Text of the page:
Faith Without Works: The Christian Approach to Gun Control

Reported by Hannah Lee

This Valentine’s Day, a tragedy occurred that once again sparked the debate over gun control.

On Feb. 14, a former student walked into Marjory Stoneman Douglas High School and began shooting an AR-15, killing seventeen victims and traumatizing the whole school.

While mass shootings are not new in America, this particular tragedy may be the turning point in effectively implementing gun control laws actually protecting children at schools. President Trump’s reaction to this horrific event has left many feeling angry and more helpless than ever.

“My prayers and condolences to the families of the victims of the terrible Florida shooting. No child, teacher, or anyone else should ever feel unsafe in an American school,” he tweeted.

Many liberals have found the phrases “thoughts and prayers” and “prayers and condolences” to be an excuse for a lack of action.

The United States has become known for its obsession with guns, to a point where American Christians are using scripture as a means of defending their Second Amendment rights. This not only ignores the problem, but causes further disgust towards Christians and
what they represent.

I recently returned from the Student Congress of Racial Reconciliation Conference hosted by Biola University. There were so many moments that strengthened both my political ideology and my walk with God, but one specific workshop stood out.

Adam Edgarly, pastor of the Newsong L. A. Church and member of Biola’s board of trustees, held several workshops about adaptability, the church’s political climate, and biblical social justice. In one of the workshops I attended, he said, “We are not called to be political because we are American, but because we are Christian.”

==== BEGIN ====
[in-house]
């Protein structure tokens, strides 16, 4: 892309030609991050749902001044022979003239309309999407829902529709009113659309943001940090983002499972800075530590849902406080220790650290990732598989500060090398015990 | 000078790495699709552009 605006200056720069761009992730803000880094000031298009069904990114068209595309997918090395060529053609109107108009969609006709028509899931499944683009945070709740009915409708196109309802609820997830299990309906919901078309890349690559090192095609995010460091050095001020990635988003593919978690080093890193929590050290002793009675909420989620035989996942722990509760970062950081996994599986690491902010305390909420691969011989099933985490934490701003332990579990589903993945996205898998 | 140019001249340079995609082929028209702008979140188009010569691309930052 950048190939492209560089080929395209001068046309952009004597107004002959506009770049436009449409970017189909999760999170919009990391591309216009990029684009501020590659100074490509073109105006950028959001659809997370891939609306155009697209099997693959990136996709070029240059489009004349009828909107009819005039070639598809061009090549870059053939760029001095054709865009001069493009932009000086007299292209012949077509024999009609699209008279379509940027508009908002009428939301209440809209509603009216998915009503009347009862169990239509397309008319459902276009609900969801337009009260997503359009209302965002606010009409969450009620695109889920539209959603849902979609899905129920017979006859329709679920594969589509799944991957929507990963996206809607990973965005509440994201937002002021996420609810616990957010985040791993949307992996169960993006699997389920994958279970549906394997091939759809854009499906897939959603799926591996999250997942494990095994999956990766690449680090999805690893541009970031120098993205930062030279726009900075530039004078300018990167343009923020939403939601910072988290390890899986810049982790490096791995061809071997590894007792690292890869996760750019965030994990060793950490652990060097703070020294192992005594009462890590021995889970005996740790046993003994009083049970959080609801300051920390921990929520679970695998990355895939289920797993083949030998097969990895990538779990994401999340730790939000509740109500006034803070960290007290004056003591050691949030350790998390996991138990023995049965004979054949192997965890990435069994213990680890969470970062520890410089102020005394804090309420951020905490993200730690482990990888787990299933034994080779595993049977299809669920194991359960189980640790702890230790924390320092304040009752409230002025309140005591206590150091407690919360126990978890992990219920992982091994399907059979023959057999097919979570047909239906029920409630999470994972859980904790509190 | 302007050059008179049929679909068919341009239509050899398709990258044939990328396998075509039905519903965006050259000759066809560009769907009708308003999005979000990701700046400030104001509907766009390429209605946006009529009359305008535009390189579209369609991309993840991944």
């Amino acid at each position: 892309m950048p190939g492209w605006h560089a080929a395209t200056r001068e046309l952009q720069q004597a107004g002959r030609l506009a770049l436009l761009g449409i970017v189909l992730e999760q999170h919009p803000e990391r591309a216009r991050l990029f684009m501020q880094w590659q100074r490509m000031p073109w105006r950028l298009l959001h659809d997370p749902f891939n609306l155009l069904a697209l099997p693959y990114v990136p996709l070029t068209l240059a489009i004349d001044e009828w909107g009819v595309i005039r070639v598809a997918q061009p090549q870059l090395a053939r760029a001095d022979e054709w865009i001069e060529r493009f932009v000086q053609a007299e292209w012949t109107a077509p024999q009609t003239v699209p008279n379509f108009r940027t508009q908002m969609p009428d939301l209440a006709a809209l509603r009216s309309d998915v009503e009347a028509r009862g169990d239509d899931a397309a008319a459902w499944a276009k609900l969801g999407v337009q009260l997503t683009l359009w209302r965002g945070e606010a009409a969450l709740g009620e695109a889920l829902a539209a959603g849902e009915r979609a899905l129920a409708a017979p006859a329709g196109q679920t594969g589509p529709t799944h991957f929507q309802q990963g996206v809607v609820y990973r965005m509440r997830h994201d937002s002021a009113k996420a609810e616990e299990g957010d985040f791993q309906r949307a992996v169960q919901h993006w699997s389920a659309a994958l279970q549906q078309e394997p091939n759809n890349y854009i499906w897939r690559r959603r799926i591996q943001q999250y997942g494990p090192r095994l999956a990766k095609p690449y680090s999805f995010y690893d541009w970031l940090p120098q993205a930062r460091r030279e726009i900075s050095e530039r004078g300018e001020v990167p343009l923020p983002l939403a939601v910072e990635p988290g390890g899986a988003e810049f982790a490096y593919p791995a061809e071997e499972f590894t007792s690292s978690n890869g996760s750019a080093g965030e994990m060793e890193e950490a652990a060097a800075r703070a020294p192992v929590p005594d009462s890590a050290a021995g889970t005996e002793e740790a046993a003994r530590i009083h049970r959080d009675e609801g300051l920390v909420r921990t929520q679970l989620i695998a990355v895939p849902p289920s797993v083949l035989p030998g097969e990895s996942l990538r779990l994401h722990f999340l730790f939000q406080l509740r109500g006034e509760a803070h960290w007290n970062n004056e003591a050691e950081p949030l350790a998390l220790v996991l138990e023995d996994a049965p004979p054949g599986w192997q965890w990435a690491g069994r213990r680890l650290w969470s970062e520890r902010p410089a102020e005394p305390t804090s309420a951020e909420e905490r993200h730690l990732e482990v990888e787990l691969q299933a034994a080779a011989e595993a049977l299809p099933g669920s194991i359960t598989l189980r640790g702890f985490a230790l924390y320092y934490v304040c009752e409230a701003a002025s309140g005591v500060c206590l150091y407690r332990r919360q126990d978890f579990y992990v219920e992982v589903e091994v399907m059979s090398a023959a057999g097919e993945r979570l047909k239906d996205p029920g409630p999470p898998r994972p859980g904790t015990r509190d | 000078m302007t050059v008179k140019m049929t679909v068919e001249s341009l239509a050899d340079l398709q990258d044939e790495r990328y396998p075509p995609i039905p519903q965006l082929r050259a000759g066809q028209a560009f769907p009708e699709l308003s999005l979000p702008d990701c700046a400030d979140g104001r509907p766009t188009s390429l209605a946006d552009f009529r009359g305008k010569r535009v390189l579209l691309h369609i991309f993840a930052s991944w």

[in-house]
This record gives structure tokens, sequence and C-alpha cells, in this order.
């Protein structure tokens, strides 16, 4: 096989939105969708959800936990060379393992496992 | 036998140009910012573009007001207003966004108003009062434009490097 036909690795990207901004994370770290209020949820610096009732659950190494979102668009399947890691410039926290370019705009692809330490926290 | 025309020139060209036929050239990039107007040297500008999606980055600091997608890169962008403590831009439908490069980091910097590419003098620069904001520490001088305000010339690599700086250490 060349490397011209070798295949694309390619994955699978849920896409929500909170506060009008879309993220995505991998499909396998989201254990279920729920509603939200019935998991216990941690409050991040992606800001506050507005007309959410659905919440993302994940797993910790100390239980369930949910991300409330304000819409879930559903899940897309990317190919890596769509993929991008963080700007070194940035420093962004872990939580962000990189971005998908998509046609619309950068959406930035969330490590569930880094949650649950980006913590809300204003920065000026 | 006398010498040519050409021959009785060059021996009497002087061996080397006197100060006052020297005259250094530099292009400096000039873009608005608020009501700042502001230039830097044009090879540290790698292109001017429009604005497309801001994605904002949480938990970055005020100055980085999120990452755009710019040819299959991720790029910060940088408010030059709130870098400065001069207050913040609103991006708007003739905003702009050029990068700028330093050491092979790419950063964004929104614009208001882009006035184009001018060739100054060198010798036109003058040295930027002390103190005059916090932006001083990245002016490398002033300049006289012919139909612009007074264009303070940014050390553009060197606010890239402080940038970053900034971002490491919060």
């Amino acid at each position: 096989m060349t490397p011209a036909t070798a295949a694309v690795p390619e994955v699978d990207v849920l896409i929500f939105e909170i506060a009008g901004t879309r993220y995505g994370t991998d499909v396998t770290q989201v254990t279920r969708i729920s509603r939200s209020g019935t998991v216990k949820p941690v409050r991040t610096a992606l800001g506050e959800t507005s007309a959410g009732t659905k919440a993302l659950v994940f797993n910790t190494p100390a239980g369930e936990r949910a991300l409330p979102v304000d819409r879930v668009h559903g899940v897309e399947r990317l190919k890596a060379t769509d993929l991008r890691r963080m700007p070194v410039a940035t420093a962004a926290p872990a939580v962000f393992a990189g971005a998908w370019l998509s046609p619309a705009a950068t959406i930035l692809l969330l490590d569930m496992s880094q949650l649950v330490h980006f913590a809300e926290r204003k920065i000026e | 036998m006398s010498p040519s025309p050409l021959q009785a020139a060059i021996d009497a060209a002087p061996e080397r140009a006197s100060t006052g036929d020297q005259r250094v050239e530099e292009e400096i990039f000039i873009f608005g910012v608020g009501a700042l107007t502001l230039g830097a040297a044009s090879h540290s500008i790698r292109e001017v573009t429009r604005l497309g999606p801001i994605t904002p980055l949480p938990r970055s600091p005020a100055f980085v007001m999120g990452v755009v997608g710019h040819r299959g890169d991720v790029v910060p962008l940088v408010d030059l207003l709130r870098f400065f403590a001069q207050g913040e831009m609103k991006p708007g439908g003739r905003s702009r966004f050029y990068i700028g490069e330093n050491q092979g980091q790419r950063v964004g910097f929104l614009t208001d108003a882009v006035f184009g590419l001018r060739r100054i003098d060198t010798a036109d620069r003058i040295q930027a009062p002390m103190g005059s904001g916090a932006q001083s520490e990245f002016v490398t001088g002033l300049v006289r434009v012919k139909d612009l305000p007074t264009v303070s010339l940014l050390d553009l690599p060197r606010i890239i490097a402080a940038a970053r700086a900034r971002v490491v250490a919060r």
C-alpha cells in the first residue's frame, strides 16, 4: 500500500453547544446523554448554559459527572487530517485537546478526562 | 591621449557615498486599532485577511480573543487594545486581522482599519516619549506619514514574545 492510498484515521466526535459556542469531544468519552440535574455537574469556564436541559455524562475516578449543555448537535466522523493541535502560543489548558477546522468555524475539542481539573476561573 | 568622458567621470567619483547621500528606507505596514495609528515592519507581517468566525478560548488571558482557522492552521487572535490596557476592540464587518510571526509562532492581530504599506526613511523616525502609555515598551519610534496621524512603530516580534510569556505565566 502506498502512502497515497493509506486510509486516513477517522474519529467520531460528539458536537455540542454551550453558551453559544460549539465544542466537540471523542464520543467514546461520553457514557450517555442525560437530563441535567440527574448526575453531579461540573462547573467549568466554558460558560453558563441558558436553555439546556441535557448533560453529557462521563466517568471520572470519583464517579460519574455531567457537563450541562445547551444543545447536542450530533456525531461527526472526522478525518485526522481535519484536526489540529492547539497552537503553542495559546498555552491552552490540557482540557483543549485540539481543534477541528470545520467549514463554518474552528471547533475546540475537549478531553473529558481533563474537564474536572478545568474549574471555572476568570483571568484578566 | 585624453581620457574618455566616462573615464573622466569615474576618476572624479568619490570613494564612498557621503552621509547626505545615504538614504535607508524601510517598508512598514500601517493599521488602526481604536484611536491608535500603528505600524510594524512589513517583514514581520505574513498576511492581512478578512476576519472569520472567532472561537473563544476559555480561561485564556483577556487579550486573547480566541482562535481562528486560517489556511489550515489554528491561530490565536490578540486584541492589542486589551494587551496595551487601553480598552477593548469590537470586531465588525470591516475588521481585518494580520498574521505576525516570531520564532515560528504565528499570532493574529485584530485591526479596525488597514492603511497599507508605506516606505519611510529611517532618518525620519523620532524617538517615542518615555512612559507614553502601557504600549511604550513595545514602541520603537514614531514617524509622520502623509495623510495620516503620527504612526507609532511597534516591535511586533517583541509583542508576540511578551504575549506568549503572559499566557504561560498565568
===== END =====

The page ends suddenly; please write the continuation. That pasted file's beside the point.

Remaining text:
The conference was three weeks ago, but I am still thinking about this statement. James 2:14-17 urges Christians to not only be people of faith, but people of action.

While children are dying, Christians are fighting to own guns. What does this say about us? How are we portraying Christ to others?

Emma Gonzales, a senior at Marjory Douglas High School who survived the shooting, gave an emotional speech a few days after the shooting that has been one of the major moments unifying our nation to fight for change.

Gonzales quoted a teacher in her speech, saying, “When adults tell me I have the right to own a gun, all I can hear is my right to own a gun outweighs your student’s right to live. All I hear is mine, mine, mine, mine.”

On March 24, students in every state are marching for change. I encourage you to join me in Portland that day, not just to change our gun laws, but to represent Christ.